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CON

Henry Herbert Stevens (Minister of Trade and Commerce)

Conservative (1867-1942)

Mr. STEVENS:

My hon. friend can get any information he wants.

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LIB

William Richard Motherwell

Liberal

Mr. MOTHERWELL:

What was the idea of departing from the fee system, whatever it cost? My understanding is that the cost was less than $1,000 per year, and yet a permanent official is being appointed at a salary of S5,000 at a time when there is the minimum requirement for legal counsel.

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CON

Henry Herbert Stevens (Minister of Trade and Commerce)

Conservative (1867-1942)

Mr. STEVENS:

As my hon. friend recalls,

the act was amended in 1930. Without doubt there was a general desire upon the part of everyone in western Canada, as well as those having to do with the administration of the act, to see that it was as effective as possible. As I have stated already, the act provides for the appointment of resident assistant commissioners. The appointment of this legal adviser to the commission generally enables the commission to give the resident assistant commissioners the full value of his advice on legal matters. Appeals are constantly being made by farmers to the board in connection with elevator companies and others and frequently the elevator company or the other business concerned has legal advice while the farmer has none. Mr. Taylor takes charge of all such cases and puts them forward in the proper and legal form. In other words, he is the general legal adviser to the board, to the assistant commissioners and to the complainants of the character I have mentioned. I think he is rendering a very valuable and useful service to all concerned.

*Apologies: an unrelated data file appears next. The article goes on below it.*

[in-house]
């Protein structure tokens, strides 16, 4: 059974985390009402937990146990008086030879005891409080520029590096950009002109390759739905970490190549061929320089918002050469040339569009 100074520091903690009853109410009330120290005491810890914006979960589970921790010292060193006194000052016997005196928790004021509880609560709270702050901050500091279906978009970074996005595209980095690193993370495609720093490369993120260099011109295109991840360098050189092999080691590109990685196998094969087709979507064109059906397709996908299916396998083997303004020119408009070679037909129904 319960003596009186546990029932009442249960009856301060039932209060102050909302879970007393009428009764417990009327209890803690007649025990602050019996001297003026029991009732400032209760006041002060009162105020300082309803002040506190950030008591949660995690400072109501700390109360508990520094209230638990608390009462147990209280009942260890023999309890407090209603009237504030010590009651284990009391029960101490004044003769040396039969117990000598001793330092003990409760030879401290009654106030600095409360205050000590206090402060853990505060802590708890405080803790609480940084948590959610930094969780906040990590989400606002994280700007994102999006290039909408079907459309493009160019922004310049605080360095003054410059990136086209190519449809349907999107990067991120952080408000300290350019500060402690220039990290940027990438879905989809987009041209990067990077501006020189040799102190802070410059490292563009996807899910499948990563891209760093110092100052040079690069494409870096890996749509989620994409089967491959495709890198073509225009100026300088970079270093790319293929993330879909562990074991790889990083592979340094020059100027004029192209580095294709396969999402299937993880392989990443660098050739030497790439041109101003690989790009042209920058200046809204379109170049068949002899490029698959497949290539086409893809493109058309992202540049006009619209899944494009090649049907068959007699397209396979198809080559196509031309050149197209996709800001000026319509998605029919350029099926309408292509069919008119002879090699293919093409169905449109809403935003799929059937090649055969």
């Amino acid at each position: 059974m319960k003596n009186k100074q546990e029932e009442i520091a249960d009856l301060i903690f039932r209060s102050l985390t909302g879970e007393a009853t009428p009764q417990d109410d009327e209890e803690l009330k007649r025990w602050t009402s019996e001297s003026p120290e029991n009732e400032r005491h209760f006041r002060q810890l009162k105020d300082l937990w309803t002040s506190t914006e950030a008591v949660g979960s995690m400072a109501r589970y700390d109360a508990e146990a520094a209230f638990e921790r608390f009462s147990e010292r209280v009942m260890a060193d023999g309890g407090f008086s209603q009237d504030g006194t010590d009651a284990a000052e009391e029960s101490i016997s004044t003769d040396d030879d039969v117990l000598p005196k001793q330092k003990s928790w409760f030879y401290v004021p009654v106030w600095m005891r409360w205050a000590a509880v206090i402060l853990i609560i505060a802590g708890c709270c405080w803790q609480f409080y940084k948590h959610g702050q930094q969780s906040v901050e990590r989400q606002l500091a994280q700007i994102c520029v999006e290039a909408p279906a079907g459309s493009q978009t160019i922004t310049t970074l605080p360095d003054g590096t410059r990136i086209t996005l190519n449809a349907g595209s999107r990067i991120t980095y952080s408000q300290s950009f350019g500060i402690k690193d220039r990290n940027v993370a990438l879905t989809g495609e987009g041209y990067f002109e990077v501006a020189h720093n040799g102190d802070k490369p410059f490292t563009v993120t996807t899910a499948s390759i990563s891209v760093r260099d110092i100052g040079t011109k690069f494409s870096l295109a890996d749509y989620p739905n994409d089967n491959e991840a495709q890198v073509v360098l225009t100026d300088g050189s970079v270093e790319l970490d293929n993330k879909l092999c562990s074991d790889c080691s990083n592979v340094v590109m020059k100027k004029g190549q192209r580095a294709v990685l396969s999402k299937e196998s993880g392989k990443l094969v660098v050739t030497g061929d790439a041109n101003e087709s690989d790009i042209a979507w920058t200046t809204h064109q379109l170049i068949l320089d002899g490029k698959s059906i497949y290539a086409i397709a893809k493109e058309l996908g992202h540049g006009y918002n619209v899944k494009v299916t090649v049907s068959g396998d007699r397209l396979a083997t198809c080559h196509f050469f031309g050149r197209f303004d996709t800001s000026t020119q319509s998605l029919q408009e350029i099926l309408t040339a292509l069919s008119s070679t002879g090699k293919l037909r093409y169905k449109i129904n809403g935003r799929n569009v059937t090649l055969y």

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LIB

William Richard Motherwell

Liberal

Mr. MOTHERWELL:

Is the salary of

this official being charged to the administration of the act which has to be paid by the farmer? If it is, then all I can say is that it is just another case of the government policy of loading everything on to the farmer. I may be wrong in this surmise, but the minister has not. indicated the amount of the fees paid before this counsel was employed.

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CON

Henry Herbert Stevens (Minister of Trade and Commerce)

Conservative (1867-1942)

Mr. STEVENS:

As I stated to the hon.

member for Lisgar, I am very sorry that I 53719-252

have not before me the information for the preceding five years.

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LIB
CON
LIB

William Richard Motherwell

Liberal

Mr. MOTHERWELL:

Surely the minister

would not employ a permanent official without knowing what it was costing under the other system. Surely he is not going to admit that he does not know that much about this branch of his department. It looks like another extravagance practised by this government at a time when it is preaching economies from the housetops. We want some more explanation about this item.